Logo della Fondazione Giannino Bassetti

FONDAZIONE GIANNINO BASSETTI

Innovation is the ability to achieve the improbable

Intestazione stampa

Jeff Ubois

Jeff Ubois' blog in FGB web site

Home > Jeff Ubois > Participatory design: an Interview with Dr. Michael Twidale (part 1)

Participatory design: an Interview with Dr. Michael Twidale (part 1)

by Redazione FGB [1], 12 October 2007

Dr. Michael Twidale is an associate professor at the Graduate School of Library and Information Science [2] at the University of Illinois at Urbana-Champaign. His interests include "computer-supported cooperative working and learning; collaborative technologies in digital libraries and museums; user interface design and evaluation; user error analysis; visualization of information and algorithms; and the development of interfaces to support the articulation of plans, goals, and beliefs."

He is also deeply concerned about the operations of Institutional Review Boards (IRBs) [3], which were originally designed to protect the rights and welfare of human subjects of medical and psychological tests. At their best, IRBs can serve to increase responsibility in innovation, but today, many scholars believe that IRBs have devolved into cumbersome bureaucracies that frustrate legitimate research for no appreciably good reason.

In this discussion, Professor Twidale offers insights into IRBs, participatory design, managing design tradeoffs, ethics and empowerment.

Ubois:
Can we start with a brief summary of why IRBs came to be as they are, and how they need to change?

Twidale:
A lot of this history comes out of a series of medical and psychological experiments in the 1930s, which were highly abusive. One was a group experiment on African-American men in the South, the Tuskegee experiments, in which the men were infected with syphilis, and half were treated and half weren't. But then there were also psychology experiments after the Second World War, which were basically set up to ask a very important question, which was "how can a very civilized country like Germany produce Nazis?"
A series of experiments were made, the Milgram experiment was one, basically taking subjects and ordering them to do completely insane things. When a man in a white coat told them to do something, the subjects abdicated responsibility. There was also an experiment done at Stanford by Philip Zimbardo, taking a group of students, some of whom acted as prison inmates, others as guards, very interesting but dangerous to the subjects.
So various concerns led to laws and protocols at Universities, saying this unacceptable, and we need ethical guidelines, and some of those got turned into legal requirements, which means that if you get federal funding you have to go through this IRB procedure. Even if you don't have federal funding, your local university may require some similar procedure, but we're now in a very legalistic setting, where the IRB is talking to the lawyers, saying what shall we do, and it's safest for the lawyers to deny everything, and say the IRB process applies to all research, except when it inconveniences the rich and powerful, when of course it doesn't apply.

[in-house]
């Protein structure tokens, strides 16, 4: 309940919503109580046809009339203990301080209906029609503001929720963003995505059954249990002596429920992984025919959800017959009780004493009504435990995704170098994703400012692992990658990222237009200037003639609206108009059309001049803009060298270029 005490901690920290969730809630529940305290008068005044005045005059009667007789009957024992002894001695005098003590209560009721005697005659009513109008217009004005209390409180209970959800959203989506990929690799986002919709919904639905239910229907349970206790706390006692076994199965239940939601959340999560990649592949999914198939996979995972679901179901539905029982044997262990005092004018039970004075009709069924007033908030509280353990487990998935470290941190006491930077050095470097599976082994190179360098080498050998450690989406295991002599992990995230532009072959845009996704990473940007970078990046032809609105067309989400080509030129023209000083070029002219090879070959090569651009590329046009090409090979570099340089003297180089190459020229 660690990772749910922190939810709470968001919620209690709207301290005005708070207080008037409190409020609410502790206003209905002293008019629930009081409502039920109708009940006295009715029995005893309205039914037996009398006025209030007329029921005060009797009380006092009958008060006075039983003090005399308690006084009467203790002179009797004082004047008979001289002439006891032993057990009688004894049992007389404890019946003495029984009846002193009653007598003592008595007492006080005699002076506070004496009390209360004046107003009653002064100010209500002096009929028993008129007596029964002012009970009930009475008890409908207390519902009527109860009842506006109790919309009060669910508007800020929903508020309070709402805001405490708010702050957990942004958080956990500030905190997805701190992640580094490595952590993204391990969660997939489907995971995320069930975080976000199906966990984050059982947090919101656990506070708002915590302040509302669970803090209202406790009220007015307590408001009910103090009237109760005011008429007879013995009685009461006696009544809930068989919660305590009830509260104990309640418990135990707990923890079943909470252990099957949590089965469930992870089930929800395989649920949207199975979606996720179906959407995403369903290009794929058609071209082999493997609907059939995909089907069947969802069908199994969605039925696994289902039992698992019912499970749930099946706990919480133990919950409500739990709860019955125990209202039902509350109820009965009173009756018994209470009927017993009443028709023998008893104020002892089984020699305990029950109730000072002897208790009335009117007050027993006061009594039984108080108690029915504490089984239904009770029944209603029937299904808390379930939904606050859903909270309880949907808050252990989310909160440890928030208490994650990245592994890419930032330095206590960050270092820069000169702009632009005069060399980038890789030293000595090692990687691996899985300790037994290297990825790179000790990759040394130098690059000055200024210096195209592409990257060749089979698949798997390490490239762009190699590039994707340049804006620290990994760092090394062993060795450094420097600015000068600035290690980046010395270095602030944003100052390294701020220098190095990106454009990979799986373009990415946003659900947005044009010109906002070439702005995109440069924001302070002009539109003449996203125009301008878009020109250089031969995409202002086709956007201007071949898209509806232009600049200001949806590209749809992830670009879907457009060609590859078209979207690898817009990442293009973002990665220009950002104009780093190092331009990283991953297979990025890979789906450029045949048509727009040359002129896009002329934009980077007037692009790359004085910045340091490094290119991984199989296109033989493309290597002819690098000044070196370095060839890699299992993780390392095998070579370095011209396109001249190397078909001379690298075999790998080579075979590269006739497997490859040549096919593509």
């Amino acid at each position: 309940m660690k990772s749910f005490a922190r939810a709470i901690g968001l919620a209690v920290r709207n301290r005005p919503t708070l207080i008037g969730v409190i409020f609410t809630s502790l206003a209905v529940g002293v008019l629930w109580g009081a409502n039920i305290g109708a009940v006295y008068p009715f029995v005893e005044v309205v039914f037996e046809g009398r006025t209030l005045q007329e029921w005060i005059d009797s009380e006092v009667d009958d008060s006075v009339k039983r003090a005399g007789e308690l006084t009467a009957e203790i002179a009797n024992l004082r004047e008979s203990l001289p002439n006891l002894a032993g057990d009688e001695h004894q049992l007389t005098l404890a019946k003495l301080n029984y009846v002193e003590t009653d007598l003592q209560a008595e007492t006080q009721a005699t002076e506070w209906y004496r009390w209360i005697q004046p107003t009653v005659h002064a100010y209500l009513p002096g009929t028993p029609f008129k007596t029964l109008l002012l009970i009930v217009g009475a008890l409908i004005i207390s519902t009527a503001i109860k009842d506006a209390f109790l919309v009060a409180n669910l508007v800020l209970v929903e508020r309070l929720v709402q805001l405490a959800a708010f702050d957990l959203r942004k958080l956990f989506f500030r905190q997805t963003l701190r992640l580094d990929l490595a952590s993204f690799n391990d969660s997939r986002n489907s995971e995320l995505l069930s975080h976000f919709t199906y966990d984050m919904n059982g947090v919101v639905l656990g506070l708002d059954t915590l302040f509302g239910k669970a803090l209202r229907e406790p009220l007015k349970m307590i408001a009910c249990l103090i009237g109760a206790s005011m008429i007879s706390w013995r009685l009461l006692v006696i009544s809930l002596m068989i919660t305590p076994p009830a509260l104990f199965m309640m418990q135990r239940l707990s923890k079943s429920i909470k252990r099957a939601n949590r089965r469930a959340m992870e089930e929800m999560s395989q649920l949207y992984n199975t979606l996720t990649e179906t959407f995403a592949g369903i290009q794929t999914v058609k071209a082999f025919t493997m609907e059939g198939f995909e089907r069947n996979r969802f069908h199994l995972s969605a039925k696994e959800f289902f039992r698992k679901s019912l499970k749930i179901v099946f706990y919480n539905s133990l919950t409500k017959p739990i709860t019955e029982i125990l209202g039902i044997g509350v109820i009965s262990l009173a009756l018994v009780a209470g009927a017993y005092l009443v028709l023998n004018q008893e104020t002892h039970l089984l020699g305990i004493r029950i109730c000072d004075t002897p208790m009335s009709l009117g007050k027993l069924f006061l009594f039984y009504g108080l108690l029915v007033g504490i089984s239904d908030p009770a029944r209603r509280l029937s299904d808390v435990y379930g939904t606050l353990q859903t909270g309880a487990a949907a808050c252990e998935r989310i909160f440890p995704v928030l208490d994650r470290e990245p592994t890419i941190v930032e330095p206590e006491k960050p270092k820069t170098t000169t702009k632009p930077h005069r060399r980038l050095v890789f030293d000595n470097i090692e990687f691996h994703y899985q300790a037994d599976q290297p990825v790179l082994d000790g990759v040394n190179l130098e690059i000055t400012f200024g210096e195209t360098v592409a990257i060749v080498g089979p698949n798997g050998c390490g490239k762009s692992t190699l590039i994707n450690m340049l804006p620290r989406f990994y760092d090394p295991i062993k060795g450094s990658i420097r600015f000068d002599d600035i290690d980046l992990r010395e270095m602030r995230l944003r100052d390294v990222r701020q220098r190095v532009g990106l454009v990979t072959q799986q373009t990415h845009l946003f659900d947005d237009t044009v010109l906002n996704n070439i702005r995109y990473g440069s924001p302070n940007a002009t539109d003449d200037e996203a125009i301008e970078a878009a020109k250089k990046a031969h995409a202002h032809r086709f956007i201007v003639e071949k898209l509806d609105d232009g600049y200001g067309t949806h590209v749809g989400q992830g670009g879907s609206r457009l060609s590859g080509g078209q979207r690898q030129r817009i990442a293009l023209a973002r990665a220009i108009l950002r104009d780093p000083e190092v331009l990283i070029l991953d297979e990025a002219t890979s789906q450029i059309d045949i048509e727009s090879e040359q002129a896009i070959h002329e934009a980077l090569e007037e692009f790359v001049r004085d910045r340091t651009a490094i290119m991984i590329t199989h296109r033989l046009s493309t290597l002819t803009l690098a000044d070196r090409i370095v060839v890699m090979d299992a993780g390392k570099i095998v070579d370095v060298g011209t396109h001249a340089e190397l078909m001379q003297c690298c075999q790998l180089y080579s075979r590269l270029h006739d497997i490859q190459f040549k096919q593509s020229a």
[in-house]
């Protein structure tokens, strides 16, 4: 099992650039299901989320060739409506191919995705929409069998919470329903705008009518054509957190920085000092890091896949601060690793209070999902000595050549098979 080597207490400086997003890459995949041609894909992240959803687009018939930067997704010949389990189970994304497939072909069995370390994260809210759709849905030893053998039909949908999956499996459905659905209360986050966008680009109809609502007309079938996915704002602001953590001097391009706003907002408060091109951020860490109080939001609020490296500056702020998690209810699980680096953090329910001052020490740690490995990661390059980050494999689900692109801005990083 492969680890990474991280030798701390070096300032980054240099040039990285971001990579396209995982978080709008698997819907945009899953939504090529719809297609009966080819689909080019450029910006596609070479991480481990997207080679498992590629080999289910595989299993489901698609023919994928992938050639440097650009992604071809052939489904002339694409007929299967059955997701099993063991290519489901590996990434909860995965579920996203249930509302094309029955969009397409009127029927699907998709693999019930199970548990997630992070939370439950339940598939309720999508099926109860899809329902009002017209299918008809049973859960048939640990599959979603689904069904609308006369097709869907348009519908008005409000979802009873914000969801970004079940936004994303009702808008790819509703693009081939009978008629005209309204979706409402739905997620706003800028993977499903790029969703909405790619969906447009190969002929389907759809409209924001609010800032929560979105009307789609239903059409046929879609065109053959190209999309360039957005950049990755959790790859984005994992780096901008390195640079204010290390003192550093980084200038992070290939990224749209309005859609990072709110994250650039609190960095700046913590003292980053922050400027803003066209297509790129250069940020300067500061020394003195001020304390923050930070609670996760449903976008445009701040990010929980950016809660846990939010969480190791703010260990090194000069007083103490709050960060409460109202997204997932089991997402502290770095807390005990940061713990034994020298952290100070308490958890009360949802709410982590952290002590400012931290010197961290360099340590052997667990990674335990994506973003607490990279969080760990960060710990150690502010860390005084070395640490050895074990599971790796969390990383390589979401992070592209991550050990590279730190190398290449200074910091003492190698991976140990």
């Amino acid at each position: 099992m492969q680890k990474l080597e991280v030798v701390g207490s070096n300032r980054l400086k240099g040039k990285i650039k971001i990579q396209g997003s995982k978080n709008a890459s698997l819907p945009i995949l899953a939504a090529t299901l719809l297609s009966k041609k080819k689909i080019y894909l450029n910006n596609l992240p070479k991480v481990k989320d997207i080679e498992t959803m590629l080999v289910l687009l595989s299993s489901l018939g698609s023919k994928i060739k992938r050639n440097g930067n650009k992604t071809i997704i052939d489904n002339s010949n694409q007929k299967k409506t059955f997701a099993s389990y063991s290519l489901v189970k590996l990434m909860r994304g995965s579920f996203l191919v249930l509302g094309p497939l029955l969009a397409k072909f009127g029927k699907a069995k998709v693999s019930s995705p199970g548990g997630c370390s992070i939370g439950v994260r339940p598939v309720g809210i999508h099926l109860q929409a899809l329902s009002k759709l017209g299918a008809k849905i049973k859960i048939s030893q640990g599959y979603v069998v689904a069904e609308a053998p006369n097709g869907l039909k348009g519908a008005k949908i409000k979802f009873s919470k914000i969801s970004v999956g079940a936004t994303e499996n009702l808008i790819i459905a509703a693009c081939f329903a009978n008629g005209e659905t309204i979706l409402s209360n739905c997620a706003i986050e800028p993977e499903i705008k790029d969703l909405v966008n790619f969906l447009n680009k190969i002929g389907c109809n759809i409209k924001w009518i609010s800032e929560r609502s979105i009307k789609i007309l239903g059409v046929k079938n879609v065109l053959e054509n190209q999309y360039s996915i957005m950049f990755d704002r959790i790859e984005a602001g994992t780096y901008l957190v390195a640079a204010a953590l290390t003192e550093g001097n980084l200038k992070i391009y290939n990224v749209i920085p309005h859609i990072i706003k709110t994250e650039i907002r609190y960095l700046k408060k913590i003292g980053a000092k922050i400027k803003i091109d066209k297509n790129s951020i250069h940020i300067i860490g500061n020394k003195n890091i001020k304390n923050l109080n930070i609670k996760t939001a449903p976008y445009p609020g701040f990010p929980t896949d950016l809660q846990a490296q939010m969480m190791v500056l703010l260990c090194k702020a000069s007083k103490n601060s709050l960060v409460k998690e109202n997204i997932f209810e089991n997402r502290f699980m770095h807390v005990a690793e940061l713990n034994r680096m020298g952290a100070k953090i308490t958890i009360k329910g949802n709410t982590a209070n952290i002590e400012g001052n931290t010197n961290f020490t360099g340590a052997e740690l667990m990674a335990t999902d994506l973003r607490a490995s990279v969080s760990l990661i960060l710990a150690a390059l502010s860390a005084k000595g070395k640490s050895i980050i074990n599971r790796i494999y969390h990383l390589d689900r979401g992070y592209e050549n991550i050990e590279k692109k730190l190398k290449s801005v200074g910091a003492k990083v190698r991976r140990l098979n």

So if you look at our IRB rules, there are special exemptions. IRB exempt does not mean you're exempt from IRB, it just means you fill in a shorter form. And the argument for that is, well it would be too inconvenient to actually follow the full IRB protocol. When trying to figure out how to be a better teacher.
There's another exemption if you want to determine - if you want to try to some new food stuff, as long as you're giving people wholesome foods, you can sort of stick on the front of his head, does this taste nice or nasty? What do you think about it? Again, because in the great State of Illinois producing food is important, and so we can't get in the way of that. But if I want to stick a computer interface in front of somebody and say, if that nice or nasty…

Ubois:
You can't do it.

Twidale:
If I give them food, I can. If I'm teaching children, I can. If I'm teaching undergraduates, I can't.

Ubois:
So does this just push research off campus?

Twidale:
It pushes research offshore, and this is starting to turn into a major competitive disadvantage for the United States. This is becoming such a bureaucratic mess, that people are saying, well why should I move to the United States to be fettered?

Ubois:
So why have things evolved this way? Is it that once a bureaucratic mechanism like this is created, it tends to go into the direction it was pushed years ago, until it reaches some level of absurdity?

Twidale:
It just grows and grows and grows, because the people involved keep on thinking of other things that it applies to. There's been a recent New York Times article, in which one of the professors said, "well, you know, when I talk to my class about IRB, the following questions typically arise." That is a breach of IRB because he's done an interview in his class, and he's reporting the events in a national newspaper, and he clearly did not apply for human subject's permission to do that. This is somebody who teaches IRB and doesn't even realize he is in violation of his own code.